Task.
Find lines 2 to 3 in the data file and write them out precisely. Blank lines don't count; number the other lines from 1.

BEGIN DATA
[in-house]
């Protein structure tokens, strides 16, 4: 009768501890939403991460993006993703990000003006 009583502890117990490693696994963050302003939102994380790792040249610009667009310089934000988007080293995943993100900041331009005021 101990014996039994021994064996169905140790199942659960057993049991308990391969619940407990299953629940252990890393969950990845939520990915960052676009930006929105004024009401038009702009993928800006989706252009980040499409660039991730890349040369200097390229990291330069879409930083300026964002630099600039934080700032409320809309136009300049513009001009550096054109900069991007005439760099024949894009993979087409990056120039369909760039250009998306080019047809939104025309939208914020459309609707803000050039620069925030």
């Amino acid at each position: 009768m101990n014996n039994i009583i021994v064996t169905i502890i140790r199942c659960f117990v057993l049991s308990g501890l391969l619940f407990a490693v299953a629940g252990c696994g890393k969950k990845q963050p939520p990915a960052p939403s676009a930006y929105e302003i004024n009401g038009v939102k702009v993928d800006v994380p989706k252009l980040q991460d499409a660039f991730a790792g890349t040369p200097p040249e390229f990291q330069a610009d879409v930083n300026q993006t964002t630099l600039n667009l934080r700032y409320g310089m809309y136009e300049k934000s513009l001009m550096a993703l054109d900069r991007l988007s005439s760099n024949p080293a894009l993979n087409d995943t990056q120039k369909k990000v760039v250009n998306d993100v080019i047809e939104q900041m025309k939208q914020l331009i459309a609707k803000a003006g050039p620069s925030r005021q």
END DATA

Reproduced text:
């Protein structure tokens, strides 16, 4: 009768501890939403991460993006993703990000003006 009583502890117990490693696994963050302003939102994380790792040249610009667009310089934000988007080293995943993100900041331009005021 101990014996039994021994064996169905140790199942659960057993049991308990391969619940407990299953629940252990890393969950990845939520990915960052676009930006929105004024009401038009702009993928800006989706252009980040499409660039991730890349040369200097390229990291330069879409930083300026964002630099600039934080700032409320809309136009300049513009001009550096054109900069991007005439760099024949894009993979087409990056120039369909760039250009998306080019047809939104025309939208914020459309609707803000050039620069925030």
């Amino acid at each position: 009768m101990n014996n039994i009583i021994v064996t169905i502890i140790r199942c659960f117990v057993l049991s308990g501890l391969l619940f407990a490693v299953a629940g252990c696994g890393k969950k990845q963050p939520p990915a960052p939403s676009a930006y929105e302003i004024n009401g038009v939102k702009v993928d800006v994380p989706k252009l980040q991460d499409a660039f991730a790792g890349t040369p200097p040249e390229f990291q330069a610009d879409v930083n300026q993006t964002t630099l600039n667009l934080r700032y409320g310089m809309y136009e300049k934000s513009l001009m550096a993703l054109d900069r991007l988007s005439s760099n024949p080293a894009l993979n087409d995943t990056q120039k369909k990000v760039v250009n998306d993100v080019i047809e939104q900041m025309k939208q914020l331009i459309a609707k803000a003006g050039p620069s925030r005021q």